Stanley Fischer Urges More Construction to Bring Down Israeli Housing Prices

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Bank of Israel Governor Stanley Fischer called on the government Monday to build enough homes to meet demand, in an attempt to bring down soaring prices.

"To cut prices and keep building at a quick pace, we need to increase the housing supply," Fischer told the Knesset Finance Committee. "Reducing prices must be done by increasing supply."

Fischer was speaking after the release of a report by the Knesset Research and Information Center stating that the last government failed to reduce prices."The necessary steps include, first, increasing the supply of land available for building, and second, reducing the amount of time it takes from the planning stage to the building stage," he said.

Fischer also addressed the issue of investors buying up homes and thus increasing demand and prices. "To reduce the number of investors, we recommend increasing the amount of time you need to own a home before you receive an exemption from betterment tax," he said.

"Currently, we're building 8,000 homes a quarter, versus 6,000 in 2003 and 2004. We need to build fast enough to meet demand. There has been a sharp drop in the number of building permits issued since the beginning of 2011, and this troubles us."

According to Fischer, there is a reserve of 22,000 homes available for sale, compared with only 5,000 in 2007 and 2008.

"There was a long period when prices decreased – until 2007 – and then there was a period of sharp increases. Over the long term, since 1973, housing prices have increased in [inflation adjusted] terms by only 2%," he said.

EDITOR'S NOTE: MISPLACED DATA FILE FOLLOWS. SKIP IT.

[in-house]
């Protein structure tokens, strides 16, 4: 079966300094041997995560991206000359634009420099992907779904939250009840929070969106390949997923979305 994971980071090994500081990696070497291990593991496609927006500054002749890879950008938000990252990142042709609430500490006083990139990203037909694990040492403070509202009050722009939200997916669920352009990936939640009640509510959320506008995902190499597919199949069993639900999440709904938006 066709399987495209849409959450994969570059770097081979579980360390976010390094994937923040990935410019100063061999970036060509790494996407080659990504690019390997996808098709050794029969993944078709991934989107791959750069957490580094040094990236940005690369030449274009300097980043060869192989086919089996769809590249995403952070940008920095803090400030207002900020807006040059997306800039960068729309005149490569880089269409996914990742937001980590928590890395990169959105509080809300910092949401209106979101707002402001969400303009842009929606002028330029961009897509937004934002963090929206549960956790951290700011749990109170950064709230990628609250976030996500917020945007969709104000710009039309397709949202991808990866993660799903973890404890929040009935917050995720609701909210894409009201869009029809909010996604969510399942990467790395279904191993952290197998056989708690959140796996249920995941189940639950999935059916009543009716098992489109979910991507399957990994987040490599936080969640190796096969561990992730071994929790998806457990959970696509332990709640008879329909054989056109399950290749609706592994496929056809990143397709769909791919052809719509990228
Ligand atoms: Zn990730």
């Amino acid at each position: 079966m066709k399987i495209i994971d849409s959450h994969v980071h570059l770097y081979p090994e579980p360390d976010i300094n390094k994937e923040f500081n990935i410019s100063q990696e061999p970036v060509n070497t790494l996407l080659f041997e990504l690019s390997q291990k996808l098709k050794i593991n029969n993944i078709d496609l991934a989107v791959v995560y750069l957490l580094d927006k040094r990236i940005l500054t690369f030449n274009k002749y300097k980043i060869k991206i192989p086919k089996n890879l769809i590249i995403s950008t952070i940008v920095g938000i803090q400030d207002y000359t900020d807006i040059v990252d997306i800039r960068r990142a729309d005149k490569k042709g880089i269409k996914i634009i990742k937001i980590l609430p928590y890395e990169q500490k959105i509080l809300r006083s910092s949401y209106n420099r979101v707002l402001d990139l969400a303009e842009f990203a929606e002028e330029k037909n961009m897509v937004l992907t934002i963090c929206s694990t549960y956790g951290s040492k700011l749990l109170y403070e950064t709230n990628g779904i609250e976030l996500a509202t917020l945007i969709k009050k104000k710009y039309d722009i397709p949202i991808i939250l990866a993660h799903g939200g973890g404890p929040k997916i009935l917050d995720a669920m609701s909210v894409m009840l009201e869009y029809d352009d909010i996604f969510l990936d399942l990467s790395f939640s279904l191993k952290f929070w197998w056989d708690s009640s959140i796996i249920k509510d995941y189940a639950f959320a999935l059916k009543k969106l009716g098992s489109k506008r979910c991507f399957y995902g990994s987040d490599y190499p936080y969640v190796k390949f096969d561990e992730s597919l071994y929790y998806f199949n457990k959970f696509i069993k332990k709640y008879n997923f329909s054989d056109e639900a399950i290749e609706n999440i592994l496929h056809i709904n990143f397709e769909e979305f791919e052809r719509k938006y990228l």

"In 2007-2008 home prices were stable, in keeping with inflation, but they've increased since. Rental rates have increased much less. Rent shot up between 2008 and 2009, but home prices have been very volatile and started increasing again over the past nine months. That fact disturbs us."

Home prices have risen more steeply in Israel than in any other country in the West, Fischer added.

"In every country where the financial system didn't collapse, home prices increased a lot. Every federal bank cut interest rates, making it possible to take out mortgages on the cheap. On the other hand, the American and European banking systems couldn't supply the credit and thus demand for housing dropped, pulling down prices," he said.

"The factors influencing demand are population size and increasing quality of life. In addition, there has been a drop in interest rates and the returns on alternative investments. That means that after the major recession, there weren't many investment options. Over the past few years, we had an increase in demand by investors."

Stanley Fischer at the Knesset Finance Committee on April 29, 2013.Credit: Emil Salman

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